Also, online travel agencies such as Trip.com, Qunar.com, and Fliggy have waived off the cancellation fees for trips to Wuhan including hotels, tickets and car rentals. Also, Hainan Airlines and Tianjin Airlines have allowed a certain section of people to cancel their flight tickets without having to pay the penalty. These measures, while scoring high on social responsibility, are likely to have a negative impact on these stocks.

In the US, where the first case was reported on 21 January 2020, the Dow Jones Industrial Average (DJIA), S&P 500 index (SPX) and Nasdaq Composite Index (COMP) fell by 0.5%, 0.3%, and 0.2%, respectively. Specifically, stocks related to the travel industry such as airlines, hotels and online booking companies, such as Hilton Worldwide, Wynn Resorts, Booking Holdings, Expedia, Delta Air Lines, and United Airlines, among others, took a hit on 21 January.

The markets, however, recovered slightly the next day, 22 January, with DJIA, SPX and COMP closing at 0.03% below, 0.03 above and 0.14% above the previous close, respectively. However, things are likely to go down if the incidence of 2019-nCoV increases.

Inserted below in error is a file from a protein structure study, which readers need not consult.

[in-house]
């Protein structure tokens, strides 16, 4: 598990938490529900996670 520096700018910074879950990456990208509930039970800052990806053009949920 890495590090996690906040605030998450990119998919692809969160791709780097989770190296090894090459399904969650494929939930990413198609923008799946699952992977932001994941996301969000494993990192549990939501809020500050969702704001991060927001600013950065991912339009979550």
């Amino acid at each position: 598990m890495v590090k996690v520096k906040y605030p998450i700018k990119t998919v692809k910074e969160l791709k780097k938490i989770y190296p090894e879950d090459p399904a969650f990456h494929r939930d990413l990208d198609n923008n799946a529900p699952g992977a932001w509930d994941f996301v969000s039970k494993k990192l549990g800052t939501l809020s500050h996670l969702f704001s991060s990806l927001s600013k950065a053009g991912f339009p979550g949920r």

Australian Travel Industry Feels the Heat

As in the case of travel stocks worldwide, especially China and the US, ASX-listed stocks from the travel industry took a significant hit as well following the rapid spreading of coronavirus. Below are the respective performances of four Australian travel stocks that we have shortlisted.

The four stocks – SYD, WEB, FLT and QAN, ended in red (Except Webjet’s one-month return) over the last five days and last month, primarily impacted by the coronavirus outbreak. However, apart from QAN, all the other stocks returned to growth on 23 January 2020.

It must be noted that the travel stocks in Australia have already been under pressure due to the bushfires that have impacted the Australian travel industry.

Sydney Airport (ASX:SYD)

Sydney Airport owns and manages the operations of the international airport in Sydney, Australia.

SYD stock closed at $8.640 on 23 January 2020, with an increase of 0.582% over the previous close. The company generated returns of -4.56% and -4.24% in the last five days and one month, respectively.

Webjet Limited (ASX:WEB)

Webjet Limited is engaged in the business of digital travel. The company caters to both consumer markets and wholesale markets globally through B2C and B2B strategies, respectively.